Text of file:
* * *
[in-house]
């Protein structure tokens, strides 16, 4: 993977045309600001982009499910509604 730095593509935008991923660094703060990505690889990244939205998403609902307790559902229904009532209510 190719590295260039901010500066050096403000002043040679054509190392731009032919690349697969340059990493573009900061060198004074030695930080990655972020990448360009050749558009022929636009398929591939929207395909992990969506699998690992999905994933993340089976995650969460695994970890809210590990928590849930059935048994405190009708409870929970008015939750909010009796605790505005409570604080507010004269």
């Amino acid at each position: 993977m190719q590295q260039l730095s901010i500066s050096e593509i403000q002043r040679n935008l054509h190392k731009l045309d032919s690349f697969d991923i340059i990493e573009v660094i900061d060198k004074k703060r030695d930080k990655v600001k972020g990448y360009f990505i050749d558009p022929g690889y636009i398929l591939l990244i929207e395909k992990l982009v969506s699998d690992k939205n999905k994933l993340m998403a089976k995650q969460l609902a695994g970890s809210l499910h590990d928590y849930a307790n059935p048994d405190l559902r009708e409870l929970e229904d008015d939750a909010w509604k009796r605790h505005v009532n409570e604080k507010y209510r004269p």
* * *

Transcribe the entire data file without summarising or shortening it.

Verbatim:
[in-house]
């Protein structure tokens, strides 16, 4: 993977045309600001982009499910509604 730095593509935008991923660094703060990505690889990244939205998403609902307790559902229904009532209510 190719590295260039901010500066050096403000002043040679054509190392731009032919690349697969340059990493573009900061060198004074030695930080990655972020990448360009050749558009022929636009398929591939929207395909992990969506699998690992999905994933993340089976995650969460695994970890809210590990928590849930059935048994405190009708409870929970008015939750909010009796605790505005409570604080507010004269």
């Amino acid at each position: 993977m190719q590295q260039l730095s901010i500066s050096e593509i403000q002043r040679n935008l054509h190392k731009l045309d032919s690349f697969d991923i340059i990493e573009v660094i900061d060198k004074k703060r030695d930080k990655v600001k972020g990448y360009f990505i050749d558009p022929g690889y636009i398929l591939l990244i929207e395909k992990l982009v969506s699998d690992k939205n999905k994933l993340m998403a089976k995650q969460l609902a695994g970890s809210l499910h590990d928590y849930a307790n059935p048994d405190l559902r009708e409870l929970e229904d008015d939750a909010w509604k009796r605790h505005v009532n409570e604080k507010y209510r004269p």